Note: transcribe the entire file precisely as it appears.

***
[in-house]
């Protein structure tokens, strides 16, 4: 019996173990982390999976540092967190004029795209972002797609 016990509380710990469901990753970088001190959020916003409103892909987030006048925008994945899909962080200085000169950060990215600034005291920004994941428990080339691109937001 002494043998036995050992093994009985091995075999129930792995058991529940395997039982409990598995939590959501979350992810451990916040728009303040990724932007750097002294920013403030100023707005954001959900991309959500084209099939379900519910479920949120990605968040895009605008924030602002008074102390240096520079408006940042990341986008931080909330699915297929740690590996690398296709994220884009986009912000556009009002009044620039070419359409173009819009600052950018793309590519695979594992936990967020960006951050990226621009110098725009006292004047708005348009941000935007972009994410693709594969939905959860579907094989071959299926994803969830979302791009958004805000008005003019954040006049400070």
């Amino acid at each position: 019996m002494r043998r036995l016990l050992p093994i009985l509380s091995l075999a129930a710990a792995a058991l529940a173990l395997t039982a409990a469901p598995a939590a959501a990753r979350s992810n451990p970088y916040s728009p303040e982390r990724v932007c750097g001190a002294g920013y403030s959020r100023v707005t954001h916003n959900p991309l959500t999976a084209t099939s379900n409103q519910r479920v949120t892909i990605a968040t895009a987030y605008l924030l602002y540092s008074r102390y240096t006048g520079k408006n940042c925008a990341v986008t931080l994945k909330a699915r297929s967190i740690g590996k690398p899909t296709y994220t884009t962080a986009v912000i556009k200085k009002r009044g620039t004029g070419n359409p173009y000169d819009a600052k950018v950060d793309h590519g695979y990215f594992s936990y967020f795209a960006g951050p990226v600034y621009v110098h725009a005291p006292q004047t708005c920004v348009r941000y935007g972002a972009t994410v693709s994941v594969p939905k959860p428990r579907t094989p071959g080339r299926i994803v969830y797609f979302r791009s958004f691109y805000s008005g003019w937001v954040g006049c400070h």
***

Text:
[in-house]
């Protein structure tokens, strides 16, 4: 019996173990982390999976540092967190004029795209972002797609 016990509380710990469901990753970088001190959020916003409103892909987030006048925008994945899909962080200085000169950060990215600034005291920004994941428990080339691109937001 002494043998036995050992093994009985091995075999129930792995058991529940395997039982409990598995939590959501979350992810451990916040728009303040990724932007750097002294920013403030100023707005954001959900991309959500084209099939379900519910479920949120990605968040895009605008924030602002008074102390240096520079408006940042990341986008931080909330699915297929740690590996690398296709994220884009986009912000556009009002009044620039070419359409173009819009600052950018793309590519695979594992936990967020960006951050990226621009110098725009006292004047708005348009941000935007972009994410693709594969939905959860579907094989071959299926994803969830979302791009958004805000008005003019954040006049400070």
């Amino acid at each position: 019996m002494r043998r036995l016990l050992p093994i009985l509380s091995l075999a129930a710990a792995a058991l529940a173990l395997t039982a409990a469901p598995a939590a959501a990753r979350s992810n451990p970088y916040s728009p303040e982390r990724v932007c750097g001190a002294g920013y403030s959020r100023v707005t954001h916003n959900p991309l959500t999976a084209t099939s379900n409103q519910r479920v949120t892909i990605a968040t895009a987030y605008l924030l602002y540092s008074r102390y240096t006048g520079k408006n940042c925008a990341v986008t931080l994945k909330a699915r297929s967190i740690g590996k690398p899909t296709y994220t884009t962080a986009v912000i556009k200085k009002r009044g620039t004029g070419n359409p173009y000169d819009a600052k950018v950060d793309h590519g695979y990215f594992s936990y967020f795209a960006g951050p990226v600034y621009v110098h725009a005291p006292q004047t708005c920004v348009r941000y935007g972002a972009t994410v693709s994941v594969p939905k959860p428990r579907t094989p071959g080339r299926i994803v969830y797609f979302r791009s958004f691109y805000s008005g003019w937001v954040g006049c400070h």